Centres

The The Community Community Squares Squares Scale Scale 4: 4: The Community Three ne the Three elements elements de define the local local squares squares -- the the pre-existing per-existing trees, trees, around around which which they they are are ararranged; ranged; aa podium, podium, elevated elevated from from the the ground, ground, available available for for work, work, commerce commerce or or leisure; leisure; and and aa canopy, canopy, shading shading the the area. area.

The The Market Market Places Places Scale Scale 5: 5: The The City City The The main main gathering gathering space space is is the the Market Market Square, Square, arranged arranged along along the the main main circulation circulation ring, ring, intended intended to to serve serve not not just just the the local local comcommunity, munity, but but neighboring neighboring blocks blocks as as well. well.


The Courtyard Scale 1: The Family As the organizing unit of the house, the most private open space of the project is the private courtyard, built for a single family but easily connected to neighboring units, allowing for sharing by multi-family homes.

The Front Yard Scale 2: The Neighborhood The front yard contributes to the construction of the street section, mediating between the public and private realms. Starting from a catalog of terraces, the front yard can evolve into a space for work and small retail, or as an open house extension connected to the living room.

The Cluster Courtyards Scale 3: The Blocks Each block shares an openly accessible work space, dedicated to the group of families surrounding it. These can be used as rented workstations, as places for professional education, fabrication labs or urban farms.

The Community Squares Scale 4: The Community Three elements define the local squares – the pre-existing trees around which they are arranged; a podium, elevated from the ground, available for work, commerce or leisure; and a canopy that shades the area.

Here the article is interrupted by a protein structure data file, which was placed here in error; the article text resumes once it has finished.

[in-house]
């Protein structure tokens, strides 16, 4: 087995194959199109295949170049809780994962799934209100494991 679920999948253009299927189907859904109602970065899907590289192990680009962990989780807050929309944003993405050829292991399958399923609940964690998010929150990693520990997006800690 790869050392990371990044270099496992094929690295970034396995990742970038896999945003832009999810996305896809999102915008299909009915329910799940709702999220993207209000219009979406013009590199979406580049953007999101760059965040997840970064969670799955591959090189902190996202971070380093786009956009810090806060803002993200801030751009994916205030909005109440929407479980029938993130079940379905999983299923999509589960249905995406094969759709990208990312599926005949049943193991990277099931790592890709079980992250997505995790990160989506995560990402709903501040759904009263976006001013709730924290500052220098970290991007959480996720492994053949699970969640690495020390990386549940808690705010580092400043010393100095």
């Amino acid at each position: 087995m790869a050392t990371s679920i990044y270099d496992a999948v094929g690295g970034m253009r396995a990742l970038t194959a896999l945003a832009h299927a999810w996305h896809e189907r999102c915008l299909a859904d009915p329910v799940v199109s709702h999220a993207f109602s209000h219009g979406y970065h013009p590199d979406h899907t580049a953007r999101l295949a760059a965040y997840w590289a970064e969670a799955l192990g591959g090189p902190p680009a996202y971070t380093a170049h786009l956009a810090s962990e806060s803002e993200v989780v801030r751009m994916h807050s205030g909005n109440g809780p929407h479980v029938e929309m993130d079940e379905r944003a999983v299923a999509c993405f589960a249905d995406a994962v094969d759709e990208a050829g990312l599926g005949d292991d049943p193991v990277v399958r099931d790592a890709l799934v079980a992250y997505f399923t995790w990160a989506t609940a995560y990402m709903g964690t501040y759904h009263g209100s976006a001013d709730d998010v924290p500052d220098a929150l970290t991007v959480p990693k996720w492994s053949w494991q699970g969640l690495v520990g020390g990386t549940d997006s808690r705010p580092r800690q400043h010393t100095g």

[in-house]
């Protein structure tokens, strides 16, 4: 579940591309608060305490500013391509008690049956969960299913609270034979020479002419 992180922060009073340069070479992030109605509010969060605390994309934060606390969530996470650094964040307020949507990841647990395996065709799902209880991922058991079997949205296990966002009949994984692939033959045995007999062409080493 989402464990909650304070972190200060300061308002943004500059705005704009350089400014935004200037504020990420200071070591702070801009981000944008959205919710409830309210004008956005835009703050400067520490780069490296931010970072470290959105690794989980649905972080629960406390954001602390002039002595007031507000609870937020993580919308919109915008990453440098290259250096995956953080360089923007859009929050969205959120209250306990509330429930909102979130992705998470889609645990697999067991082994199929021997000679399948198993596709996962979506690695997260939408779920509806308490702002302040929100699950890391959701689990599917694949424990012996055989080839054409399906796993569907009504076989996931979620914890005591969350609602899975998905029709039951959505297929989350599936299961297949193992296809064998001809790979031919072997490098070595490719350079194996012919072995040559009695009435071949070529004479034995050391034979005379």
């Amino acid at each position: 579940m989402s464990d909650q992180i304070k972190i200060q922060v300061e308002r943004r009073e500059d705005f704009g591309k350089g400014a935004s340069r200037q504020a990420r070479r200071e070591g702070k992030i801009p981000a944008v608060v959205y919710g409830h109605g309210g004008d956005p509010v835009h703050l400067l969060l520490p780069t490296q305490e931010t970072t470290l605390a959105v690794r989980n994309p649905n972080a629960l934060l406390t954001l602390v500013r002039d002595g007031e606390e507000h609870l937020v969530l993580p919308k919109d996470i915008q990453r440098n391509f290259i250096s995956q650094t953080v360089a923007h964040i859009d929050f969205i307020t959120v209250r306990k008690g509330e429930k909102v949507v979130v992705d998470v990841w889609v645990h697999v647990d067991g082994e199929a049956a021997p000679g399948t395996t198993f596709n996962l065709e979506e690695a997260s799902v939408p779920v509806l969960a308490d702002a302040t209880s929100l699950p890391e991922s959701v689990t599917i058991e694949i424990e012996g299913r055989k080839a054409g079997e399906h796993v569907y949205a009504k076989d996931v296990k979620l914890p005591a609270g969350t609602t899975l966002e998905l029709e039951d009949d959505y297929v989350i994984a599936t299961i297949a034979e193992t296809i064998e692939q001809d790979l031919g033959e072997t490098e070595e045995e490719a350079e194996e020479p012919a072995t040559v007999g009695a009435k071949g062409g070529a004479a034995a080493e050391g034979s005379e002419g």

The Market Places Scale 5: The City The main gathering space is the market square, arranged along the main circulation ring, intended to serve not just the local community, but neighboring blocks as well.

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Market The Courtyard Square

Existing Backyard


Introduction The Bathroom: Provides 2 separate rooms for shower and toilet on the second floor

Upper floor expansion: The second floor can develop as an additional room or as a covered terrace overlooking the patio

Prefabricated steel staircase

The Work Space: The back of the house can be developed around given load bearing structure

The Kitchen: Naturally ventilated from the courtyard, the kitchen is the core of the ground floor

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The Corner Stores

Corner stores: Combines a family home with ground floor commercial space


Corner plinths: Combined corner squares build common areas across different neighborhoods, with concentrated commercial spaces

Macadam pavement: Allows for fast drainage during the rain season

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The Alley

Existing Typical Alleyway


The Overhang: With a minimum cantilever, shading is improved on the south facing facades

The front yard can be developed as a small commercial front

The street section is reduced to 4m, maximizing ventilation

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The Farm

Vegetables produced on-site can be sold at the community market or to local stores in Cartagena


The Farm: Each of the 7 farms on site can employ up to 5 people from the community, providing up to 1500 grown lettuces each month

Neighborhood squares: host working spaces, farms or work stations

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Market Square


Introduction

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Housing Typologies


Courtyard Typology